In recent decades, awareness of breast cancer has increased, thanks in part to "pink ribbon" campaigns, breast cancer walks, and other programs designed to alert women (and men) to the signs of breast cancer and options for treatment. Treatment, too, has advanced, so that now, survival rates have greatly increased. The average five-year survival rate is 90%; this number goes up to 99% if the cancer is confined to the breast and has not spread. The majority of cases, perhaps in part because of an emphasis on early detection, are caught at this stage. The ten-year survival rate for people diagnosed with breast cancer is 83%. Most people know to be alert for a lump in the breast and to seek a consultation with their doctor if they find one. However, there are other early signs of breast cancer that you may not know. Your doctor should, however. Did your doctor miss one of the less common signs of breast cancer?
Misdiagnosis of breast cancer, or failure to diagnose the disease, can occur in a number of ways. A doctor may fail to order appropriate testing based on a patient's reported symptoms or observable signs of illness. A doctor may also order testing, but it may be negligently performed. If testing is properly performed, a physician may misinterpret the results, leading to incorrect treatment or no treatment at all. In any of these scenarios, a patient may go without treatment for months or even years. Lack of timely treatment may lead to an early death that should have been preventable, or for a more difficult and painful course of treatment.
You may have gone in to see your doctor because you felt a breast lump, or you may have seen your doctor for an annual checkup. Many signs of breast cancer other than a lump are detectable by a routine breast examination in your doctor's office, and any of these should indicate the need for further testing. While these may be less common than a breast lump, they are not uncommon, and a doctor should be aware that they could indicate breast cancer.
Some of these symptoms include skin changes, such as a dimpling of the skin that resembles an orange peel or flaky, itchy skin; inversion (inward turning) of the nipple; discharge from the nipple other than milk; and swelling. Breast pain is not apparent to the eye, but is a potential sign of breast cancer that some patients report to their physician or exhibit on physical examination.
Of course, all of these symptoms may be the result of conditions other than breast cancer. The only way to know for sure is for the doctor to order, and correctly interpret, appropriate tests. These may include mammography, ultrasound (which shows whether a lump is fluid-filled, and likely a benign cyst, or solid), and breast biopsy. Some biopsy can be done by needle aspiration or other minimally invasive procedures. Of course, if any of the testing indicates that cancer may be present, further procedures will be necessary to determine the severity of the disease and the appropriate course of treatment.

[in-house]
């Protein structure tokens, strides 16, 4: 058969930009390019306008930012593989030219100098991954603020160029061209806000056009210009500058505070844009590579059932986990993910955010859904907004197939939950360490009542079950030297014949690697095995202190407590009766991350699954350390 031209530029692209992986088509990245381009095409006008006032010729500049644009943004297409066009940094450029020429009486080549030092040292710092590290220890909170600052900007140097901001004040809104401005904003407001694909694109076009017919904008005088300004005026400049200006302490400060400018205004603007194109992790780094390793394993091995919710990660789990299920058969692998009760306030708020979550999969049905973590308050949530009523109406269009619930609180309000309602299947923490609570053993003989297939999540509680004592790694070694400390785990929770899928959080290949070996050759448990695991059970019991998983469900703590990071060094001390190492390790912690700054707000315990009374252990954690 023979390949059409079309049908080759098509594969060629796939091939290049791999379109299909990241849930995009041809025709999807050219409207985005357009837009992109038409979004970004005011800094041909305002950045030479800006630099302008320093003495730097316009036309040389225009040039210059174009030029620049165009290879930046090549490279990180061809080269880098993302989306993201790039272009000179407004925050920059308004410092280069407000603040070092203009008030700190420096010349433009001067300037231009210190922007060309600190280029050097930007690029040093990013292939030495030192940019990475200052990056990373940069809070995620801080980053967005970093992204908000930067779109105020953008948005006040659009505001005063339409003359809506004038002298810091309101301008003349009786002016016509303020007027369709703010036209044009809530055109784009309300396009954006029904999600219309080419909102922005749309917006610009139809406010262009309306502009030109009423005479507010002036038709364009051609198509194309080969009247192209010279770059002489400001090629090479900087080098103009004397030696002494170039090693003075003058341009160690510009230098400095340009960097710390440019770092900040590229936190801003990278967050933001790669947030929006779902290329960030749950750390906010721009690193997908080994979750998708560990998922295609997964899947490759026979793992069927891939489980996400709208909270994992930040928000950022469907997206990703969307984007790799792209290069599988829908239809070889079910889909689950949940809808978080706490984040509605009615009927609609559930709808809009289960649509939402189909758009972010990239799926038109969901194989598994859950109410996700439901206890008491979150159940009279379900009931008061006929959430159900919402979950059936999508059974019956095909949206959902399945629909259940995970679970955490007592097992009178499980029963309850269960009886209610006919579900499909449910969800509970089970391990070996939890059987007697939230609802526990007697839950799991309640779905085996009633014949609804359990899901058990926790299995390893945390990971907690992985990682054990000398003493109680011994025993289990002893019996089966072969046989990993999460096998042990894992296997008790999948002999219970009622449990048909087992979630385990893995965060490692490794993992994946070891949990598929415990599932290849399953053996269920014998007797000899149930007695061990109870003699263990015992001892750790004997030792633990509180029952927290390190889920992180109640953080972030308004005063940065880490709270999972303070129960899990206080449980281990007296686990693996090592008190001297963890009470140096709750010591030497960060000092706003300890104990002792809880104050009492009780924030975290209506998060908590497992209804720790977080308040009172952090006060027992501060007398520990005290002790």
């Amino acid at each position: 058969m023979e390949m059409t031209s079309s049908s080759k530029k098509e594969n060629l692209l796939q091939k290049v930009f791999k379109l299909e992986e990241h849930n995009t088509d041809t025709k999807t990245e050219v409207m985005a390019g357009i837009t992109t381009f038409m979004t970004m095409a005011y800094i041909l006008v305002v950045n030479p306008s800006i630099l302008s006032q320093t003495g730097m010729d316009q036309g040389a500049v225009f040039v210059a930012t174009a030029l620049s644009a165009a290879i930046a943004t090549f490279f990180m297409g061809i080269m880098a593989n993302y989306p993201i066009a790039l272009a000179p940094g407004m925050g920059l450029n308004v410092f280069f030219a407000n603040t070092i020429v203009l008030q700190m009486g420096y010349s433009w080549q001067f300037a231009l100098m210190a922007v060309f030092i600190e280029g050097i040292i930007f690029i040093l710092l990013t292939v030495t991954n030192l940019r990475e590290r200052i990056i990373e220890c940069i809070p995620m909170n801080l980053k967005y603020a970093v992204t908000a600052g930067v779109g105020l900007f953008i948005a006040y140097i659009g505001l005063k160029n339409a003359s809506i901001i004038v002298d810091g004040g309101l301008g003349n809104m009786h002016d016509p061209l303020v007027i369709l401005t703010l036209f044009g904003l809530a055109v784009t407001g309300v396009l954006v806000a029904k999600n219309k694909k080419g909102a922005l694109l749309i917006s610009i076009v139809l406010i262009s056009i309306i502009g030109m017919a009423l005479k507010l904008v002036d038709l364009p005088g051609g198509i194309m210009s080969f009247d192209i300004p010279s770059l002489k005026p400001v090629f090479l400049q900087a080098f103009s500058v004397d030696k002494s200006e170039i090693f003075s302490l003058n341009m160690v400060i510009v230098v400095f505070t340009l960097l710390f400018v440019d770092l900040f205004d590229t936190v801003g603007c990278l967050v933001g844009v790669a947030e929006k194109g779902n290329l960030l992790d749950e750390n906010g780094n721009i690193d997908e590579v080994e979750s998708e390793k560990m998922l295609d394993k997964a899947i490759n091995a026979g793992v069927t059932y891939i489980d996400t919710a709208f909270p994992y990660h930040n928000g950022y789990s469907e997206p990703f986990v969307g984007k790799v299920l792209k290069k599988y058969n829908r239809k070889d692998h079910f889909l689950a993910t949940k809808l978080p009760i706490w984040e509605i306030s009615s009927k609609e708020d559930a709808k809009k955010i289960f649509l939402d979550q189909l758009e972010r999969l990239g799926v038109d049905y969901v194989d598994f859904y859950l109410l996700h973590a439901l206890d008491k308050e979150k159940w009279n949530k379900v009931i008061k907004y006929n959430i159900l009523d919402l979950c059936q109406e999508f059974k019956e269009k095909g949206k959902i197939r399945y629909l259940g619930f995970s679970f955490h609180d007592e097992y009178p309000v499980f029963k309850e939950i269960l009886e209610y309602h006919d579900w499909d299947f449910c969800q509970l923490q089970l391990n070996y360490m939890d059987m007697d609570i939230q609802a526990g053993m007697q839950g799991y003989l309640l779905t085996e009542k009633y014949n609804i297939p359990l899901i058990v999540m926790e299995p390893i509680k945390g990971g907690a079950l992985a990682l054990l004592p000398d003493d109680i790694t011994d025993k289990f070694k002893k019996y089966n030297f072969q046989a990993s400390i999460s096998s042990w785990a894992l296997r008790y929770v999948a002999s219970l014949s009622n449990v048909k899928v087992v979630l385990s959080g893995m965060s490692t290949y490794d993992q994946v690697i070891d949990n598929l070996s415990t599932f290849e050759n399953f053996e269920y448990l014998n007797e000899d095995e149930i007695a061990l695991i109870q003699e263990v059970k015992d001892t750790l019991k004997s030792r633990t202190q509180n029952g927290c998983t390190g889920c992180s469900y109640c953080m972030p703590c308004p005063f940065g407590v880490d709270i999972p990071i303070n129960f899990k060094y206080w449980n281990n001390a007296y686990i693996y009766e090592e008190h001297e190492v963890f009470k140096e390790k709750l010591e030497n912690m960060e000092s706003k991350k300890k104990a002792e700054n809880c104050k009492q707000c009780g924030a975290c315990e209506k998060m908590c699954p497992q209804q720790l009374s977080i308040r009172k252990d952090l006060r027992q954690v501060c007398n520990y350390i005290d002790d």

If your doctor missed some of the less-common signs of breast cancer, leading to a missed or delayed diagnosis, the error may constitute medical malpractice. Medical malpractice is more than just a mistake. Medical malpractice involves a duty of care, such as that which a doctor owes a patient. If the doctor breaches that duty by acting in a way that a reasonable doctor in a similar situation would not act, and the patient suffers damages as a result, malpractice has been committed.
These damages could involve increased pain, unnecessary disfigurement, increased medical bills, loss of function, and even a shortened life span. Of course, no amount of money can compensate adequately for these losses. But if they are the result of medical malpractice, you may be entitled to financial compensation to help with your expenses and your family's needs. Medical malpractice awards also hold doctors and medical facilities accountable so that they will be less likely to hurt someone else in the future.
If you believe that your doctor missed signs of breast cancer, or did not adequately test you after you reported symptoms, you should consult with an experienced Oregon medical malpractice attorney. Our skilled attorneys will evaluate the strength of your case and give you a candid assessment of whether it would be worthwhile for you to pursue a claim. You have only a limited time to file a claim for medical malpractice in Oregon, and if you miss that window, it closes forever. That is why you should get the information you need as soon as possible, so you can protect your right to seek compensation if appropriate.
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The information in this blog post is provided for informational purposes only and is not intended to be legal advice. You should not make a decision whether or not to contact a qualified medical malpractice attorney based upon the information in this blog post. No attorney-client relationship is formed nor should any such relationship be implied. If you require legal advice, please consult with a competent medical malpractice attorney licensed to practice in your jurisdiction.
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